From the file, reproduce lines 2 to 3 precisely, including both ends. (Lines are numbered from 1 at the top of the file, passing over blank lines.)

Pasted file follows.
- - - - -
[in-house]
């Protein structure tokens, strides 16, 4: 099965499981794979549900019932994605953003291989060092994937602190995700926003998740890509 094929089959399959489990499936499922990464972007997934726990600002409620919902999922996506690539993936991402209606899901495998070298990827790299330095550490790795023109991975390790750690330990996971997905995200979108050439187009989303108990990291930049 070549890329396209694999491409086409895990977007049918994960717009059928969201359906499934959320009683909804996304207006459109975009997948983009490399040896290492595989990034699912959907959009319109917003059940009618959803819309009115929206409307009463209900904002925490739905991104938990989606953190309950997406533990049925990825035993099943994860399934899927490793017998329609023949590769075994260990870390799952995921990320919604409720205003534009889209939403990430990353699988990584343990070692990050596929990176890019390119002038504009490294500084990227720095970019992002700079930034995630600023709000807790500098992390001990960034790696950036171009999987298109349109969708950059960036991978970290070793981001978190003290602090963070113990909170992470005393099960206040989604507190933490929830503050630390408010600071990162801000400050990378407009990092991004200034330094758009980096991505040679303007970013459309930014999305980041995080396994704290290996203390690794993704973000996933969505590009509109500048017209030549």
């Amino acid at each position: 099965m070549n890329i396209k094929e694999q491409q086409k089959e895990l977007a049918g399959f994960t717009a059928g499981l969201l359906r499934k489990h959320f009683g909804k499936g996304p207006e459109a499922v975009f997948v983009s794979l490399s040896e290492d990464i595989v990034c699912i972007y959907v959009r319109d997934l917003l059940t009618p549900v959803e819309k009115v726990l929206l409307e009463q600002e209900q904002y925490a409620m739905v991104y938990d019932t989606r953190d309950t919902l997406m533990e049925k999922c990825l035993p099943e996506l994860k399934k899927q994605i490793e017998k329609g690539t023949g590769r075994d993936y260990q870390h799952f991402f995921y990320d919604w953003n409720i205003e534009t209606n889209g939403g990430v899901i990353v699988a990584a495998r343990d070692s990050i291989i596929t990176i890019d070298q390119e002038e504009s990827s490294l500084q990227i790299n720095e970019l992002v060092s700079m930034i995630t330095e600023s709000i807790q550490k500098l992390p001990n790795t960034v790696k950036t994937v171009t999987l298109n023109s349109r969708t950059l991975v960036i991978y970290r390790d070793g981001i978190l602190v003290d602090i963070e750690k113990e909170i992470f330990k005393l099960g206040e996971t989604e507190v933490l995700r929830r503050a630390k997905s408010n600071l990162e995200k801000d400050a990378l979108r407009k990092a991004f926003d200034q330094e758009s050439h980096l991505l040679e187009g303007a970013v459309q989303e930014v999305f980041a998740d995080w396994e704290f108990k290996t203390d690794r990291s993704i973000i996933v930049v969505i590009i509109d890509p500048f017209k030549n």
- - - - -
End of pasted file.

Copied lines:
């Protein structure tokens, strides 16, 4: 099965499981794979549900019932994605953003291989060092994937602190995700926003998740890509 094929089959399959489990499936499922990464972007997934726990600002409620919902999922996506690539993936991402209606899901495998070298990827790299330095550490790795023109991975390790750690330990996971997905995200979108050439187009989303108990990291930049 070549890329396209694999491409086409895990977007049918994960717009059928969201359906499934959320009683909804996304207006459109975009997948983009490399040896290492595989990034699912959907959009319109917003059940009618959803819309009115929206409307009463209900904002925490739905991104938990989606953190309950997406533990049925990825035993099943994860399934899927490793017998329609023949590769075994260990870390799952995921990320919604409720205003534009889209939403990430990353699988990584343990070692990050596929990176890019390119002038504009490294500084990227720095970019992002700079930034995630600023709000807790500098992390001990960034790696950036171009999987298109349109969708950059960036991978970290070793981001978190003290602090963070113990909170992470005393099960206040989604507190933490929830503050630390408010600071990162801000400050990378407009990092991004200034330094758009980096991505040679303007970013459309930014999305980041995080396994704290290996203390690794993704973000996933969505590009509109500048017209030549």
């Amino acid at each position: 099965m070549n890329i396209k094929e694999q491409q086409k089959e895990l977007a049918g399959f994960t717009a059928g499981l969201l359906r499934k489990h959320f009683g909804k499936g996304p207006e459109a499922v975009f997948v983009s794979l490399s040896e290492d990464i595989v990034c699912i972007y959907v959009r319109d997934l917003l059940t009618p549900v959803e819309k009115v726990l929206l409307e009463q600002e209900q904002y925490a409620m739905v991104y938990d019932t989606r953190d309950t919902l997406m533990e049925k999922c990825l035993p099943e996506l994860k399934k899927q994605i490793e017998k329609g690539t023949g590769r075994d993936y260990q870390h799952f991402f995921y990320d919604w953003n409720i205003e534009t209606n889209g939403g990430v899901i990353v699988a990584a495998r343990d070692s990050i291989i596929t990176i890019d070298q390119e002038e504009s990827s490294l500084q990227i790299n720095e970019l992002v060092s700079m930034i995630t330095e600023s709000i807790q550490k500098l992390p001990n790795t960034v790696k950036t994937v171009t999987l298109n023109s349109r969708t950059l991975v960036i991978y970290r390790d070793g981001i978190l602190v003290d602090i963070e750690k113990e909170i992470f330990k005393l099960g206040e996971t989604e507190v933490l995700r929830r503050a630390k997905s408010n600071l990162e995200k801000d400050a990378l979108r407009k990092a991004f926003d200034q330094e758009s050439h980096l991505l040679e187009g303007a970013v459309q989303e930014v999305f980041a998740d995080w396994e704290f108990k290996t203390d690794r990291s993704i973000i996933v930049v969505i590009i509109d890509p500048f017209k030549n």